One year ago, the CEO of Earth Fare said his supermarket chain, based in Asheville, N.C., would open 50 stores across the country by 2024.
“There’s a movement toward health and wellness in the United States,” Frank Scorpiniti confidently told the Charlotte Observer on Jan. 22, 2019. “Customers’ desires are changing.”
Not quickly or strongly enough, apparently.
I absolutely am not saying the company’s CEO was dishonest or incompetent or evil; I’m just saying it’s not always wise to accept a chief executive’s words as gospel.
What does this privately held business’ inability to follow through on its CEO’s promise have to do with our next stock selection for DTA’s Income Builder portfolio?
Not much, except for this: In choosing our next investment — International Business Machines (IBM) — I am putting a lot of faith in a new CEO who might or might not be the goods.
On Thursday, Feb. 6, I will execute a purchase order for about $1,000 worth of IBM on behalf of Daily Trade Alert.
The technology services, hardware and business consulting giant — sometimes called “Big Blue” — will become the IBP’s 31st holding, and 5th tech position.
IBM has struggled to grow revenues for years as it has seen much of its old technology go out of vogue and as it has battled for market share in the crowded, ultra-competitive, cloud-services industry.
IBM’s stock price at market close Jan. 30 was $136.77 — some 36% lower than its all-time high of seven years earlier, and right about where it was in early 2016.
The company then put out a press release announcing that Arvind Krishna would replace Ginni Rometty as CEO.
Mr. Market immediately applauded the change in leadership to Krishna, who as senior vice president for cloud and cognitive software had engineered IBM’s 2019 acquisition of open-source software and services company Red Hat.
After its third consecutive bullish session, IBM closed Tuesday, Feb. 4, at $149.11 — a 9% gain in that short span.
Slipping on my Amateur Market Psychologist Decoder Ring (patent pending), I’m thinking that investors are betting Krishna can do for IBM what Satya Nadella has done for Microsoft (MSFT).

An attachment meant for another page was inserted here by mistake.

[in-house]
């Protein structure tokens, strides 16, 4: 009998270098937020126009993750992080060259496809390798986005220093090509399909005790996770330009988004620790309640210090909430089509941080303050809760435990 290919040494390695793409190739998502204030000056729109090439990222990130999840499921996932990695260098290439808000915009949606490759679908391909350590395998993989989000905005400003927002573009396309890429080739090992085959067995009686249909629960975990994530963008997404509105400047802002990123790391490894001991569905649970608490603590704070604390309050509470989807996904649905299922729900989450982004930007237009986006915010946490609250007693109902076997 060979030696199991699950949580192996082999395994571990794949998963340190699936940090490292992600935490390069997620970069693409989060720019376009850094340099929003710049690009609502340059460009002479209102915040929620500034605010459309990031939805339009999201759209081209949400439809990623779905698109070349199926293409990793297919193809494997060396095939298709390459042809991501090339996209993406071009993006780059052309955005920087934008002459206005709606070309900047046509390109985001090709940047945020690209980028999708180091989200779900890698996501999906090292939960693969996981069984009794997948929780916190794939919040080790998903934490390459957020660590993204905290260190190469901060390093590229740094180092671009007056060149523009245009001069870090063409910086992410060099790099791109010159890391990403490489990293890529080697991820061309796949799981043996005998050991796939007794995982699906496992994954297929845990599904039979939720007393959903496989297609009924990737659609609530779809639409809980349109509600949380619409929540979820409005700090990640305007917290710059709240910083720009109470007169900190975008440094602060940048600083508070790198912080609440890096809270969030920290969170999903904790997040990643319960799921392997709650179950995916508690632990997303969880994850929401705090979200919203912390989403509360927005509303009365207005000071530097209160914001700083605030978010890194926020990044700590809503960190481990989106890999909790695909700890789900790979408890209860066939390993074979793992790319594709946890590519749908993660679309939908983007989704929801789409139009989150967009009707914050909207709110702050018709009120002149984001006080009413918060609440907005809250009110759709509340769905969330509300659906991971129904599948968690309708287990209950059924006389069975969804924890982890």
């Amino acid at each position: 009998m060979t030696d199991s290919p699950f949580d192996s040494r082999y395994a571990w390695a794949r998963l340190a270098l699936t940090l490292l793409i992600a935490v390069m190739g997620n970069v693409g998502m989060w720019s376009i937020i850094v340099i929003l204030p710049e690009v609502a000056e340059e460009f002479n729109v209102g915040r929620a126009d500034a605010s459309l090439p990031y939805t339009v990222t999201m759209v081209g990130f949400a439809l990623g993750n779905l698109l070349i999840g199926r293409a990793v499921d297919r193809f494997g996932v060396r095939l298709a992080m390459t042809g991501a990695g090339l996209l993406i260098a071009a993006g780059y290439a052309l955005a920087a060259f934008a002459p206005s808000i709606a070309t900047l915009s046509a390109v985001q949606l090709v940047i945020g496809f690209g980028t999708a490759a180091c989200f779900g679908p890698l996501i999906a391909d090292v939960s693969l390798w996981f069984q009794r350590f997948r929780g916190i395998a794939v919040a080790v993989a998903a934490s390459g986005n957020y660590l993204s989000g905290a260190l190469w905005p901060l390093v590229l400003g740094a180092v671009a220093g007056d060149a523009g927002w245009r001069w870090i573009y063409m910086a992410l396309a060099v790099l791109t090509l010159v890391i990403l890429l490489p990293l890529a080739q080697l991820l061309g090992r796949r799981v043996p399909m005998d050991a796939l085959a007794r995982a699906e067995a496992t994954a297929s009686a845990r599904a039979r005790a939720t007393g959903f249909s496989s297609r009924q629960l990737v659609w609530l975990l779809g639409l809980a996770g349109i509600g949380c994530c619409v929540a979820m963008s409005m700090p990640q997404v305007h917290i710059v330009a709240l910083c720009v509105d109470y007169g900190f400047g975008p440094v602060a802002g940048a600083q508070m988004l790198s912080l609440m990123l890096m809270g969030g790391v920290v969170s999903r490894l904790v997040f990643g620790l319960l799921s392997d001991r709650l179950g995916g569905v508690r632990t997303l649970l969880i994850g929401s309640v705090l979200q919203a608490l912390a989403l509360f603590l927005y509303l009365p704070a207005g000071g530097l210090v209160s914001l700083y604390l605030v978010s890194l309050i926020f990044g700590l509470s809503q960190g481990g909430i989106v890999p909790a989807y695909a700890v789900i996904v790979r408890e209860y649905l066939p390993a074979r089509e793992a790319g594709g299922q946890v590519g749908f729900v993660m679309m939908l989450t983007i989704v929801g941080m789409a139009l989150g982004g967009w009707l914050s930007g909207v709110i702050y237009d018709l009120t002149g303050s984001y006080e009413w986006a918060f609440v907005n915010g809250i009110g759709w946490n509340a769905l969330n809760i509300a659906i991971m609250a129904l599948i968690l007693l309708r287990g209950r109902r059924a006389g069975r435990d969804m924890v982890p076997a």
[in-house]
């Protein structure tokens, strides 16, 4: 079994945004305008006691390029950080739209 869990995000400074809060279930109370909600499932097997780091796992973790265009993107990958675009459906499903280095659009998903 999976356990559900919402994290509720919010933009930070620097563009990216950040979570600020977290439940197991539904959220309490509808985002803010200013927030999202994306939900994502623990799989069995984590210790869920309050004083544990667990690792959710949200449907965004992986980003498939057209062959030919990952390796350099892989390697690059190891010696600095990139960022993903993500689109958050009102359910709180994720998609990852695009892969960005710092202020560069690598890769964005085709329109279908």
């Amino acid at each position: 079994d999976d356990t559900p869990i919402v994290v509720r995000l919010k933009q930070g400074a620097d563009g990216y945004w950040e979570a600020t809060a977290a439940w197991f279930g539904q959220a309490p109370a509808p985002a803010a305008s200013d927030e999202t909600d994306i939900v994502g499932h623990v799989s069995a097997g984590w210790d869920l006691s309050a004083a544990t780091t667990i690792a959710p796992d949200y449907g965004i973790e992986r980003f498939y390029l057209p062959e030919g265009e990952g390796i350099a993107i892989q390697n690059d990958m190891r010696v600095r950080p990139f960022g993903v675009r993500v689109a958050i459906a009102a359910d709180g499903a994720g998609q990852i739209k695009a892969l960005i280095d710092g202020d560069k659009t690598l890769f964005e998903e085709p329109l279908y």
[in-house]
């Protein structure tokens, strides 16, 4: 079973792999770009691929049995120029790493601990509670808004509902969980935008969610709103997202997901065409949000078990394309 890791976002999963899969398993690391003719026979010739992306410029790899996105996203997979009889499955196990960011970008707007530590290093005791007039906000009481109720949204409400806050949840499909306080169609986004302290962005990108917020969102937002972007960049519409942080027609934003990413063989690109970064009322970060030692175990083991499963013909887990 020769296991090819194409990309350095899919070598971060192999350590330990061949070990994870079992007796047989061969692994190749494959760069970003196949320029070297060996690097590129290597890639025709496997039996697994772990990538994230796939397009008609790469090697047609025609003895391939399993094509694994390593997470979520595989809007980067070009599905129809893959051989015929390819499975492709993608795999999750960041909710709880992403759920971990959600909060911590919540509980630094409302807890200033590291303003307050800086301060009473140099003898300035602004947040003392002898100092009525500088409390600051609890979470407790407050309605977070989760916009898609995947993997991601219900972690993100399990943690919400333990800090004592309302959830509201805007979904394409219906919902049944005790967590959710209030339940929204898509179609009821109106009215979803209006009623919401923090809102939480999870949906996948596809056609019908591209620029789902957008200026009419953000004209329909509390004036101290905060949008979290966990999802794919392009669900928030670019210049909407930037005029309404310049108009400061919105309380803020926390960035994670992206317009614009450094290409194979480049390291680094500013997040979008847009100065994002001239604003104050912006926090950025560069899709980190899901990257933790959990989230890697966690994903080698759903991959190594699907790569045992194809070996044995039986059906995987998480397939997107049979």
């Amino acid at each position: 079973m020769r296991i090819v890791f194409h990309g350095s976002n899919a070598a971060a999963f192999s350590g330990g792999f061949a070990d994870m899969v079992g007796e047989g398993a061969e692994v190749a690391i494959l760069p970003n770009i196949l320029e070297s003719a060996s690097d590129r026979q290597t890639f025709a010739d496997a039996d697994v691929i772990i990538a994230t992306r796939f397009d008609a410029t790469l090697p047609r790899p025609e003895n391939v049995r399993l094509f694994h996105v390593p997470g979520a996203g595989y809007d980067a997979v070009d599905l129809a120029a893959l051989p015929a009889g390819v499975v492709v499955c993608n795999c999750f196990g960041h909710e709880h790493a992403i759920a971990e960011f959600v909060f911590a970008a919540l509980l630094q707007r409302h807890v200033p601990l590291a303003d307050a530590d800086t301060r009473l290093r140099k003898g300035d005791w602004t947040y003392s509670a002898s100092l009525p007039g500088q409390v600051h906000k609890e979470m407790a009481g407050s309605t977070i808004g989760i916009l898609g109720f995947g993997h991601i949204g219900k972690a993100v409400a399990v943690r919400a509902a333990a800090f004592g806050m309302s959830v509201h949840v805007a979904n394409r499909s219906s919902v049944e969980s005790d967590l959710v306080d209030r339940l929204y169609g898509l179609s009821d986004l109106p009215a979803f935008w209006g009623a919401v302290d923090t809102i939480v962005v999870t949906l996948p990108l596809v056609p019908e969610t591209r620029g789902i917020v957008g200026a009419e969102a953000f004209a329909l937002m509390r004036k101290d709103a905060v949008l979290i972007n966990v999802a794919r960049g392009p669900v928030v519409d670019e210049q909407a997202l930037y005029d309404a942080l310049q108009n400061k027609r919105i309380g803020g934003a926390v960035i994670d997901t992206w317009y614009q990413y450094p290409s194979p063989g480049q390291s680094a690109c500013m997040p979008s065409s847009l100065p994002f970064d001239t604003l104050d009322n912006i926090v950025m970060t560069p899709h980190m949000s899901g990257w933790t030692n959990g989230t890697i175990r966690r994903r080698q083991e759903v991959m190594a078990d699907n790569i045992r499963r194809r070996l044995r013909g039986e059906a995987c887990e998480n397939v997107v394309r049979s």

Like Krishna, Nadella’s background was in cloud systems — and Nadella has helped transform Microsoft from a stagnant, old-tech, software company into a growing, vital presence in the cloud universe.
The same day it was announced that Krishna would be taking over, IBM also announced that James Whitehurst was being promoted from senior vice president to president; Whitehurst has been CEO of Red Hat.
So with IBM’s stock price still relatively affordable, I’m willing to give Krishna and Whitehurst an opportunity to do their thing and see where it leads.
Why So Blue, Big Blue?
Under Rometty, IBM has had trouble growing earnings and revenue for many years now.
Nevertheless, as the following slide from the Q4 2019 earnings presentation shows, IBM’s most recent quarter did experience solid year-over-year sales growth — with cloud revenue leading the way.
During the call, IBM also forecast EPS growth of about 4% for 2020, along with a 5% increase in free cash flow.
Other financial metrics show that IBM definitely knows how to make money.
Jefferson Research says IBM displays financial strength, showing improvements from the Q3 to Q4 in both operating efficiency and balance sheet.
I also use several other sources — such as Morningstar Investment Research Center, Standard & Poor’s, Value Line and Simply Safe Dividends — to assess the quality of potential investments.
The Dope On The Dividend
Through Big Blue’s ups and downs, one thing has been consistently up for nearly a quarter century: the dividend.
Given that the IBP is built primarily using the Dividend Growth Investing strategy, that’s more than a little attractive to me.
Indeed, the continued rise of IBM’s payout to shareholders — through good times and bad for the business, through two recessions, and through wars and political upheaval — is practically an advertisement for DGI’s appeal.
Assuming IBM raises its dividend as expected this spring, it will become a Dividend Aristocrat, joining a select group of companies that have grown their payouts annually for at least 25 consecutive years.
Noting the corporation’s solid payout ratios, its relatively acceptable debt level, its ability to generate free cash flow and its history of dividend hikes, Simply Safe Dividends says:
Overall, IBM’s dividend looks safer than the average company’s and, as best as we can tell today, appears to be a reliable source of income.
IBM’s dividend yield is 4.35%, quite robust for a technology company.
Wrapping Things Up
Despite the warning I issued earlier about putting too much faith in a chief executive, outstanding CEOs can and do lift companies to great heights.
What if Krishna doesn’t turn out to be the next Nadella, the next superstar CEO?
Well, at the very least, the Income Builder Portfolio will have a piece of a blue-chip, money-making, dividend-growing operation — one that, unlike the example I gave at the top of this article, is not a year away from going out of business.
My next article, scheduled to be published on Friday, Feb. 7, will chronicle our IBM purchase and discuss valuation in detail.
As always, investors are urged to conduct their own thorough due diligence before buying any stock.
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